There you have it, boys! (and girls) I hope this deck will serve you well (unless you’re facing me) and just a friendly reminder – please consider upvoting if you like it. Bye!

Deck Guide: A Love Letter to Harmony

Introduction

This article is a love letter to the Harmony archetype, whether you play it with Precision Strike, Guerilla Tactics, and, well, probably Call of Harmony.   Harmony often feels like a catch-all archetype for Scoia’Tael, a misfit collection of dwarves, elves, dryads, treants, and other misfits within the faction.  Somehow, they all come together to form a whole that is greater than its parts, and it is a deck that has a surprising amount of flexibility and can take many players off guard.  Suffice to say; it warms the cockles of my bleeding SJW heart.

How Does Harmony Play?

Harmony is simple in concept. “Boost self by 1 or the specified amount whenever you play a Scoia’Tael unit whose primary category is unique among all your units.”

There are nine primary categories in the faction: Dryad, Elf, Dwarf, Treant, Beast, Human, Witcher, Dragon, and War Machine.  So, if you play an Elf and there are no other Elves on the board currently, any units with Harmony will boost themselves.  A Harmony deck will compound each turn, as long as you can keep playing unique categories.  

Generally speaking, most Harmony decks are going to be somewhat Dryad heavy.  If for no other reason than carrying the Harmony keyword, most decks will include Dryad Fledglings, Dryad Rangers, and Waters of Brokilon.   In addition to boosting, Harmony typically relies on poison for tall removal.  Dryad Rangers and the Weeping Willow come with Poison and Harmony, so it is a natural fit to include a few other poison-oriented cards to make sure you can get the necessary stacks.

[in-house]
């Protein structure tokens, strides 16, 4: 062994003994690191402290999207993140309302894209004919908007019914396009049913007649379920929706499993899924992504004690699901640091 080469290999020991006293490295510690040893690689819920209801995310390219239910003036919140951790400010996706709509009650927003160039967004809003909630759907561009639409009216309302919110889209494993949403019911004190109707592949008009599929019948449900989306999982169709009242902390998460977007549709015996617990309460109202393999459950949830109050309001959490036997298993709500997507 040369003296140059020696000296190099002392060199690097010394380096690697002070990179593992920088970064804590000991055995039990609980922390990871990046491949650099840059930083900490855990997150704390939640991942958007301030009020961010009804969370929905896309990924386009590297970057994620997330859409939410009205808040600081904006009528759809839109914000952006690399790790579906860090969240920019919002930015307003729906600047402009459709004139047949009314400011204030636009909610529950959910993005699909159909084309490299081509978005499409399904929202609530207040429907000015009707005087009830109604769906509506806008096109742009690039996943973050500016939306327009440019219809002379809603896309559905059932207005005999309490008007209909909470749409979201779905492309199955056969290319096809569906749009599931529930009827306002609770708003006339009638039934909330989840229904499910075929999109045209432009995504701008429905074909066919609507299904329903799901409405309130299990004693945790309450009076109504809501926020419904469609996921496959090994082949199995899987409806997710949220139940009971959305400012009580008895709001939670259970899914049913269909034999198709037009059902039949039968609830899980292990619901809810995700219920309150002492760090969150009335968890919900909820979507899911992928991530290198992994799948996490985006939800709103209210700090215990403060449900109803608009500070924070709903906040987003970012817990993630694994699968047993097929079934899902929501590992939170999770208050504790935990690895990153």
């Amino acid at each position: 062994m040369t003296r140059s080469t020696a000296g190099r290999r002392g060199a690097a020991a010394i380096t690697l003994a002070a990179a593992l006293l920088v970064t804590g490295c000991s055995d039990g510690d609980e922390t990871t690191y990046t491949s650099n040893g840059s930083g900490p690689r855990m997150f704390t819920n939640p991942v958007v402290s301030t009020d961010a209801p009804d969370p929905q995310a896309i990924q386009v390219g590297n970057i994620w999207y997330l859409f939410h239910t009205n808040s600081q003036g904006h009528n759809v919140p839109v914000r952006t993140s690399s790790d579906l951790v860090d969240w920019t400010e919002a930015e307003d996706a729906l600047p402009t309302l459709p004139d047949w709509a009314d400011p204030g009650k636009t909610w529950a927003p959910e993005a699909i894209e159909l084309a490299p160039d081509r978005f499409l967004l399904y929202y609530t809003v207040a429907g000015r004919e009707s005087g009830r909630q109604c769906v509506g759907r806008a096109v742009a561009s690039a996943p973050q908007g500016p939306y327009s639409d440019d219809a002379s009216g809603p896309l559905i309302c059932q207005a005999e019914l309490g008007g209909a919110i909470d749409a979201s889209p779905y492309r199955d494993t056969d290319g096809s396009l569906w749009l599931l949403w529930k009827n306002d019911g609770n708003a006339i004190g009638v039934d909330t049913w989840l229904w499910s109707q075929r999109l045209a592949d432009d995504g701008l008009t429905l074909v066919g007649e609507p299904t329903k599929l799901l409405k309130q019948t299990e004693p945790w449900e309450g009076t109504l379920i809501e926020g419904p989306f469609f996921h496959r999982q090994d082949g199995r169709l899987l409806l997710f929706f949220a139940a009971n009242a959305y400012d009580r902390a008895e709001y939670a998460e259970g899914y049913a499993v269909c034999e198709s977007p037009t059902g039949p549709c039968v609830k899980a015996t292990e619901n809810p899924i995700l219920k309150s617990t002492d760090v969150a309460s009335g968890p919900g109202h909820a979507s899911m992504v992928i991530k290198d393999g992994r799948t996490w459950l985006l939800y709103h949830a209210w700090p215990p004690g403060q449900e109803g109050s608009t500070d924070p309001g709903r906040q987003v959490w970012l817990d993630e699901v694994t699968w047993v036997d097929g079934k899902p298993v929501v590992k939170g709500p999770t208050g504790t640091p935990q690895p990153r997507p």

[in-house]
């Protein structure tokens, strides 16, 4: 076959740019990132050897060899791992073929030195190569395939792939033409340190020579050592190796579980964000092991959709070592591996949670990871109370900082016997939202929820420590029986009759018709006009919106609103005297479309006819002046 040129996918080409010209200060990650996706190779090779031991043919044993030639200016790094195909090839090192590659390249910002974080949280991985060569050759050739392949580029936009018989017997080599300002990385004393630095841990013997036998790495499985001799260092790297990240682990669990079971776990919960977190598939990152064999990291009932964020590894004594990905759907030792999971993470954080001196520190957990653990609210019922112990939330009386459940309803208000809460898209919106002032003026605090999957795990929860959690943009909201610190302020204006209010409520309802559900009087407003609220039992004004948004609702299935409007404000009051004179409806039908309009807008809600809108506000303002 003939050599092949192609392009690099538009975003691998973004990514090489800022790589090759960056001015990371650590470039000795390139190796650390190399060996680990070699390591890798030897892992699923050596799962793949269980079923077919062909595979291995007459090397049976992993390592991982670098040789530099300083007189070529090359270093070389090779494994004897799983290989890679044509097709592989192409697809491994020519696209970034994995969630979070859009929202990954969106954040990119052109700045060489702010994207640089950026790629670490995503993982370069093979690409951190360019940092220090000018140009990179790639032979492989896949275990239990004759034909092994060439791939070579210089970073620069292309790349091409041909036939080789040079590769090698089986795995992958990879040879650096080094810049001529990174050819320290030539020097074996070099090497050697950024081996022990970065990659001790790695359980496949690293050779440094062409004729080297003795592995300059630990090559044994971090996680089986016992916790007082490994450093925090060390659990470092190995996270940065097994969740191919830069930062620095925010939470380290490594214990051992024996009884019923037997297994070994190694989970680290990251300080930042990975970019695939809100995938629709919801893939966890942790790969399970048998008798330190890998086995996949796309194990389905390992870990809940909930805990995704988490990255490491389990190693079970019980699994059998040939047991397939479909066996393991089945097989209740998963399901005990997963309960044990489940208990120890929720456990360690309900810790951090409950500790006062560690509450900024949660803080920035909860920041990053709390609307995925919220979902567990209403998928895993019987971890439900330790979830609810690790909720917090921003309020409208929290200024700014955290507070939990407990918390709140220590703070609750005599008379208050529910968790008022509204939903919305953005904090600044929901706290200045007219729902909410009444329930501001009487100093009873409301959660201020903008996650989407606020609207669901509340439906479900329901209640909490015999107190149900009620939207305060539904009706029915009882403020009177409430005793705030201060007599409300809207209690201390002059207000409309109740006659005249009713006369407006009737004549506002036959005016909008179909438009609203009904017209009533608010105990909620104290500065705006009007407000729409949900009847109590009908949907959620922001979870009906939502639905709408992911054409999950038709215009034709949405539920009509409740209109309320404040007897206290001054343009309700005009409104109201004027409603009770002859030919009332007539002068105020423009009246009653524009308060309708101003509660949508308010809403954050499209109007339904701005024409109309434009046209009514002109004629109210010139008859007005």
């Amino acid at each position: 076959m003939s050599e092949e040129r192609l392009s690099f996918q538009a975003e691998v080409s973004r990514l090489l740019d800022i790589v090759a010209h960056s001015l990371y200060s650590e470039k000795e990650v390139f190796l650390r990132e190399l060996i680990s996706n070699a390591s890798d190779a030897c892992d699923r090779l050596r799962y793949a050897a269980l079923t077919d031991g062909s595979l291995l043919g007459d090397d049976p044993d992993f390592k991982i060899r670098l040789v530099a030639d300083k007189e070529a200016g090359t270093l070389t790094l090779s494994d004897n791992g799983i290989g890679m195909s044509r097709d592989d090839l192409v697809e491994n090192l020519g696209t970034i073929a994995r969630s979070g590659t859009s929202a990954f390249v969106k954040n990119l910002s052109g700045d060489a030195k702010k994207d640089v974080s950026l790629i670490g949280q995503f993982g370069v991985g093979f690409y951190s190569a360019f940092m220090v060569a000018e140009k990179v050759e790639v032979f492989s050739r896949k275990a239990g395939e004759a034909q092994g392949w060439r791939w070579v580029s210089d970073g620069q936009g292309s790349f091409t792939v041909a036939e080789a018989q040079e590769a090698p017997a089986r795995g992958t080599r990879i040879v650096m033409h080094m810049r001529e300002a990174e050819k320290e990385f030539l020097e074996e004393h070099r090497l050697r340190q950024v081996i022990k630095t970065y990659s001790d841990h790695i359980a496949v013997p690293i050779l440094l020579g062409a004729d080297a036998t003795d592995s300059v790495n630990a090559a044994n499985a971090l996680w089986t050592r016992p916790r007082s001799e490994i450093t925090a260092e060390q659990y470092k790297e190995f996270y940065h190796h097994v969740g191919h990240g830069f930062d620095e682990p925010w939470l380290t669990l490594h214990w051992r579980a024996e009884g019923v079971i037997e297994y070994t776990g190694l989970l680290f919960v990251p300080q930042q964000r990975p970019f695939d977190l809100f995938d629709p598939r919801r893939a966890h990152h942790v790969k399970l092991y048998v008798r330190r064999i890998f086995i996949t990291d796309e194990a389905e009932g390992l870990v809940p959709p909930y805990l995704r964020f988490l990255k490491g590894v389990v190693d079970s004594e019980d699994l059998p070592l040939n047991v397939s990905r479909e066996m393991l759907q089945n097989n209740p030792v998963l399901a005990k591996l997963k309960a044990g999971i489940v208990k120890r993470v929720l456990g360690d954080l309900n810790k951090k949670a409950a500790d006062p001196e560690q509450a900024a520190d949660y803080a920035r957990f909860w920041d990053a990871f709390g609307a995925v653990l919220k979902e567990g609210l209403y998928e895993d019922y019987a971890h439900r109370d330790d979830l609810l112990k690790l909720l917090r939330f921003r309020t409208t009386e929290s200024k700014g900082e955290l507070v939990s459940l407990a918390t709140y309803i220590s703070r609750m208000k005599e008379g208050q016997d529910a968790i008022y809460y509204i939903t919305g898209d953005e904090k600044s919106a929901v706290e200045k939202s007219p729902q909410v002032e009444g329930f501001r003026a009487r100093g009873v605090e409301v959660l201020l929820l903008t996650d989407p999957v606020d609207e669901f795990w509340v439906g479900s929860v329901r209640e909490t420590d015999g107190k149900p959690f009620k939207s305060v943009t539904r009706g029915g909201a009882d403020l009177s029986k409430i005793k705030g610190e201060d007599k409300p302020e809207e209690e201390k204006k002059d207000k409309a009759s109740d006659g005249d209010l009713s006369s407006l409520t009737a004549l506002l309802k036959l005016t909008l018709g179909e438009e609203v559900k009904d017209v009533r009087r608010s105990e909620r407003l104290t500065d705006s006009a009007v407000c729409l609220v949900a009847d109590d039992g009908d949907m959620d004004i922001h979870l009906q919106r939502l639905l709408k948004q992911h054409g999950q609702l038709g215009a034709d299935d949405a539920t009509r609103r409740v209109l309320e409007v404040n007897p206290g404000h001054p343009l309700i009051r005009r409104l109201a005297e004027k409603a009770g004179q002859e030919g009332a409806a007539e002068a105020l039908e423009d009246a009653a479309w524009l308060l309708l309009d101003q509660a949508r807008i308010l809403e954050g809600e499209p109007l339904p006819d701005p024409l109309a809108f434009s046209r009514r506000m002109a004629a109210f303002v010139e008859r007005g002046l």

Harmony can be a tricky and rewarding deck to play, as there is a heavy emphasis on unit sequencing. The deck needs to balance playing unique categories to score points and interrupting your opponent’s combos to win. 

The Deck

Why Play Harmony In This Day and Age?

Many players remember a time not that long ago when Harmony was king, and Francesca was the queen of all with her ability to play Waters of Brokilon two times!  Harmony has been power crept significantly since those days, and it remains today a seldom seen Scoia’Tael archetype.  That said, Harmony is still capable of holding its own, and it provides a rewarding experience to pilot; I find the deck to be more enjoyable than Symbiosis, Movement, Traps, or even Dwarfs.  

The first draw of Harmony is that the deck is capable in most situations.   It plays engine heavy and can typically hold its own in a long round, but at the same time, it has a deceptively powerful short round thanks to its leader ability.   Waters of Brokilon combined with the Leader Ability will slam 17 points and put three engines on the board, often taking a short round 3 by storm.   

Overall, the deck plays very much like a jack of all trades, master of none.  You have some removal but need to be careful when to play it.  You have solid engines but nothing that can compete with real engine decks.  Decent enough point slam, but again, not the best.  You get the idea.  Each game with harmony is thus unique to the matchup.